Our client, XYZ, has designed a radically innovative smartphone yet its current business model is ill suited for its commercialisation. A firm's Business Model (BM) is the articulation of the processes through which resources are leveraged to create and deliver value to stakeholders allowing the firm to generate a profit (Chesbrough,i2010). XYZ must therefore undergo a fundamental overhaul of its BM to successfully bring to market its new smartphone.
The smartphone industry is characterised by high competition especially amongst manufacturers with Samsung (30%) and Apple (13%) dominating the market (Gartner). It recently experienced a disruptive shift with the success of Google's Open Source Operating Software (OS), Android, which many manufacturers now use rather than their own proprietary OS. Thus XYZ must not only compete with manufacturing titans but also find innovative solutions to develop software able to compete with Android and iOS.
Open Innovation (OI) theory, introduced by Henry Chesbrough (2003), has gained significant attention from firms seeking to use external agents to increase the efficiency of their R&D. This report will outline how XYZ can use OI tools to design an innovative BM allowing it to bring to market a product ecosystem set around its phone.
A first part will outline the implications of BM Innovation. It will argue that XYZ must promote coupled processes with partners and leverage Outside-in dynamics to increase its market potential. Secondly, it will focus on the app creation process showing that XYZ must release parts of its Intellectual Property (IP) either through licensing or Open Source depending on the necessity of proprietary OS relative to value capture if it wishes to develop creative apps. As shown by Android’s domination of the market and RIM’s demise, a mass paradigm shift from closed to open Innovation processes is inevitable in the mobile phone industry.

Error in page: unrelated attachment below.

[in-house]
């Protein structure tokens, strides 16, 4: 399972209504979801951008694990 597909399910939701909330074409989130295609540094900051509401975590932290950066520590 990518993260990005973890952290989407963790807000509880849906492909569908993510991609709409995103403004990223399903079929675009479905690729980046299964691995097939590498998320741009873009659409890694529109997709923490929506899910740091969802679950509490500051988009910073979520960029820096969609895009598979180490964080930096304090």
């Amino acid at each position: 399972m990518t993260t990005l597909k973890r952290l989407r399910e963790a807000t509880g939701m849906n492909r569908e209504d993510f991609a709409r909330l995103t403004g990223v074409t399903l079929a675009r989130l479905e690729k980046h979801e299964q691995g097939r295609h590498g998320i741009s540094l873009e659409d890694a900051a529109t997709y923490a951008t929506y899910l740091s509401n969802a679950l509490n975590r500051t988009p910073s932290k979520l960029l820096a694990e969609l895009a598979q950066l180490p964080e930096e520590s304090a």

I. Open Business Model – Leveraging outside competencies
The first step for XYZ is to undergo Business Model Innovation (BMI) to foster its new technology and commercialise it. OI theory poses a rationale for value capture incorporating both elements internal to the firm and external agents. As argued by Henry Chesbrough (2003), a firm can no longer hope to control the best factors of production as some outside elements are bound to outperform those inside the firm be it on cost, quality or specific technology.
1. The Challenge of BM experimentation
A business model reflects a firm’s hypothesis of customers’ want and how resources should be organised to meet those needs, get paid for doing so and thus generate a profit (AmitiandiZott,i2012). Our client’s new product is radical in nature meaning it has the potential to significantly alter the standards of the market by setting a new performance trajectory (Christensen,i2000). Assuming the radical technology has market potential XYZ must “develop a business model matching the nature...